Superpowers for Good Newsletter
It tells you what global leaders are doing and how you can contribute to a better society. Let’s tell you more in this Superpowers for Good newsletter review.
- It brings insights from leaders and changemakers from different domains
- The newsletter has a free version
- Thorpe also shares podcast links for a better understanding
- Long-form content, usually without sub-sections
The superpowers for Good newsletter is the best choice for aspiring changemakers who want to make a mark. It tells you what global leaders are doing and how you can contribute to a better society. Let’s tell you more in this Superpowers for Good newsletter review.
What is Superpowers for Good Newsletter about?
Superpowers for Good newsletters is an ideal resource if you want to be a changemaker. It brings insights from investors, activists, social entrepreneurs, and volunteers. Superpowers for Good tells you how they are making a difference and how you can learn from their leadership skills.
The author, Devin Thorpe, asks changemakers and leaders about their superpowers that allow them to make a difference. Furthermore, they share how patience, optimism, and empathy contribute to success in all disciplines. You receive the newsletter thrice weekly on Monday, Wednesday, and Friday.
The Newsletter Structure of Superpowers for Good
The next in the Superpowers for Good newsletter review is the newsletter structure.
- The newsletter begins with the topic on top.
- Just below the title is a brief introduction to the newsletter's contents.
- Next, you will see the author's name and publishing date, followed by like, comment, and share icons.
- Now, Devin Thorpe gives you details on the topic. The newsletter has no sub-sections, and he explains the topic in long form. You might see relevant images between text paragraphs.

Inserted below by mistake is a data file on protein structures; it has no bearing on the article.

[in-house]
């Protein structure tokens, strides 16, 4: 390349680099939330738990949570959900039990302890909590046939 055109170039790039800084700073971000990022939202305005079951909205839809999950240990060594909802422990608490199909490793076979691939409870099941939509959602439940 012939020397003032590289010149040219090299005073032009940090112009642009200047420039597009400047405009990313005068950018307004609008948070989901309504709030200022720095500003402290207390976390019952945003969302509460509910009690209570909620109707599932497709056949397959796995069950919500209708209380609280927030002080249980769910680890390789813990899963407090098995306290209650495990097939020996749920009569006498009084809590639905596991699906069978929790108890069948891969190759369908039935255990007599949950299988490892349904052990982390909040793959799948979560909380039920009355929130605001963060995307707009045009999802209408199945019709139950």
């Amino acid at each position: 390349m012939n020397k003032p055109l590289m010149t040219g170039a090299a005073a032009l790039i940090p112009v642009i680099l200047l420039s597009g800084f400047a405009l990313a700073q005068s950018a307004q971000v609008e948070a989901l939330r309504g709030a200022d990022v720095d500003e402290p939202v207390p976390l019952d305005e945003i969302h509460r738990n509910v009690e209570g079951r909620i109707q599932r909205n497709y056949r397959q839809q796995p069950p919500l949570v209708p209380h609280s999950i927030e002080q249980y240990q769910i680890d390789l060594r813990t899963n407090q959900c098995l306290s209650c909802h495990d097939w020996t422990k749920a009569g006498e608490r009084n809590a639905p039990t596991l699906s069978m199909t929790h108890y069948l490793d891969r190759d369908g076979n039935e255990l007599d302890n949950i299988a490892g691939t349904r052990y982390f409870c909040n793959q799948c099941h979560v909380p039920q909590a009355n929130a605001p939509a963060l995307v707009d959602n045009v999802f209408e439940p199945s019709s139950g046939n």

- Alternatively, the newsletter might cover multiple topics or share upcoming event announcements.
- As the newsletter ends, Thorpe encourages you to upgrade to the paid subscription if you have not.
What Topics does Superpowers for Good Newsletter Cover?
Superpowers for Good focuses on the 'superpowers' of influential and successful leaders worldwide. It brings you expert advice from investors, educators, and social entrepreneurs on their success secrets. It is suitable for young activists and entrepreneurs looking to become impactful changemakers.
Before we tell you about the subscription models, here’s a little about the author in this Superpowers for Good newsletter review.
Who is Behind Superpowers for Good newsletter?
Devin Thorpe, the genius behind Superpowers for Good, is a husband, father, podcaster, speaker, and journalist. Moreover, he is a best-selling author and a volunteer participating in different causes. He earned an MBA at Cornell. Thorpe is also a Forbes Contributor, sharing knowledge on social entrepreneurship and impact investing with over 2 million readers.
Is it Free or Paid?
One of the most anticipated questions in the Superpowers for Good newsletter review is, "Is it paid?"
You'll be happy that Superpower for Good offers multiple subscription plans, including a free one. Besides the free plan, you can choose a monthly plan for $5.95 or save 23% by taking the yearly subscription for $55. Thorpe also offers a Superhero subscription if you want to support the author above and beyond.
Moreover, you can get a group subscription or gift a paid subscription to your friend looking for expert advice.
Visit Superpowers4good to subscribe to this super-helpful newsletter
PS: My Honest Review of Superpowers for Good Newsletter
Coming to the end of the Superpowers for Good newsletter review, I would say it is ideal for people aspiring to be changemakers. Whether you want to become an educator, social entrepreneur, activist, investor, or volunteer, this newsletter covers everything. Devin Thorpe interviews leaders from different industries to bring their expertise and experience on board. It helps readers understand how they became changemakers and how you can be one. The newsletter might seem long, but the images help break the monotony of the structure.
It’s definitely a thumbs-up from me!